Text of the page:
Cypher System, at first read, felt like any other system. You had your tanky physical, you had your magical, and you had your in-betweens. Then, we discovered the Flavors section, and suddenly our world shifted. Now we could make the characters in our heads come to life and it was exhilarating. In the Revised Cypher System Rulebook, Monte Cook describes Flavor as:
“… groups of special abilities the GM and players can use to alter a character type to make it more to their liking or more appropriate to the genre or setting. For example, if a player wants to create a magic-using thief character, she could play an Adept with stealth flavoring. In a science fiction setting, a Warrior might also have knowledge of machinery, so the character could be flavored with technology“Revised Cypher System Rulebook, page 34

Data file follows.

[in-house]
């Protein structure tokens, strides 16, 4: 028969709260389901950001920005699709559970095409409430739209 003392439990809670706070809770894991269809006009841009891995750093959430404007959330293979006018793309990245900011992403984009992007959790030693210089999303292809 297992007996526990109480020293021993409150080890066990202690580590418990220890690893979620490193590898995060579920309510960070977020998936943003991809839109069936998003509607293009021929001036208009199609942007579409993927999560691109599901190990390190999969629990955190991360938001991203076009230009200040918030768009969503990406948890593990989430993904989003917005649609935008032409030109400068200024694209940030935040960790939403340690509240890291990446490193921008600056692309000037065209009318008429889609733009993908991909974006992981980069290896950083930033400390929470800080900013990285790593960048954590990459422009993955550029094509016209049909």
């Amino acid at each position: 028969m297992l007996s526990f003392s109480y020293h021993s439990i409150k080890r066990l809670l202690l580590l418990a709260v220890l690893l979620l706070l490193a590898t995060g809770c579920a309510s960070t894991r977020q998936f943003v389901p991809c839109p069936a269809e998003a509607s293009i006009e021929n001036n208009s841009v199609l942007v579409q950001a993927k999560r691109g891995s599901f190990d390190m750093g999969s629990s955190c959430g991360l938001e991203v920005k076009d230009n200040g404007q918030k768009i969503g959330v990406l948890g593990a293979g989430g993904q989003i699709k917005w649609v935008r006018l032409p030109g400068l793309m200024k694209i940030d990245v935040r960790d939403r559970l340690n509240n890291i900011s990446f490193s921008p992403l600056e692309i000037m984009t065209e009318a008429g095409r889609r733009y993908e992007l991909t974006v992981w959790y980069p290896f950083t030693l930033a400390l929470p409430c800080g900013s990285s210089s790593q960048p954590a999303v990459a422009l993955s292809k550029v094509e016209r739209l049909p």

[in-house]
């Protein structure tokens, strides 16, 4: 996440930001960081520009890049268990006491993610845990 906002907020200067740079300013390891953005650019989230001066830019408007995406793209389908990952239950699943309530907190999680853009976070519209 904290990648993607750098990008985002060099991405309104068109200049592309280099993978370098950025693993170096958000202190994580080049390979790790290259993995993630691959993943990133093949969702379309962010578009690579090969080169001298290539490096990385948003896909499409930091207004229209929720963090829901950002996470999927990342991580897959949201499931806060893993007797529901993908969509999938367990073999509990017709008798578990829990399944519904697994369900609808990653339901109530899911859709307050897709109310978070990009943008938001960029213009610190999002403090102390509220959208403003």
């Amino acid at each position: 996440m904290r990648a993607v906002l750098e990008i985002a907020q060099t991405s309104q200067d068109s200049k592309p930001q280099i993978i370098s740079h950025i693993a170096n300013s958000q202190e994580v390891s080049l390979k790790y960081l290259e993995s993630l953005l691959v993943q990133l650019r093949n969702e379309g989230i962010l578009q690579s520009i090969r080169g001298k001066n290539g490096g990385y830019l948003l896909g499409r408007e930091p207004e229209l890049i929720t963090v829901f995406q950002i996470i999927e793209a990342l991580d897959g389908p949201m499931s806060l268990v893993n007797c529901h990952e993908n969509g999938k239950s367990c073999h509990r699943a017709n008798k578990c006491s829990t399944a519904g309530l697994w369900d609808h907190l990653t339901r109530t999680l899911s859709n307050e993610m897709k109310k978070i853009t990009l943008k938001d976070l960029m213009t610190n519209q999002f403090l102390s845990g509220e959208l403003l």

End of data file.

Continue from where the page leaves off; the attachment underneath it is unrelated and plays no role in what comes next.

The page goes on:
The five flavors available are: Stealth, Technology, Magic, Combat, and Skills and Knowledge. The mechanics of the way they work are explained in detail on page 34, but in essence it’s a one for one trade. You take your type ability, Warrior, Explorer, Speaker, Adept and substitute a Flavor ability of equivalent tier. This alters your type to fit the character you wish to play better. But how do you do it if you’re the GM and you want to make sure your players play characters that fit the feel of your setting?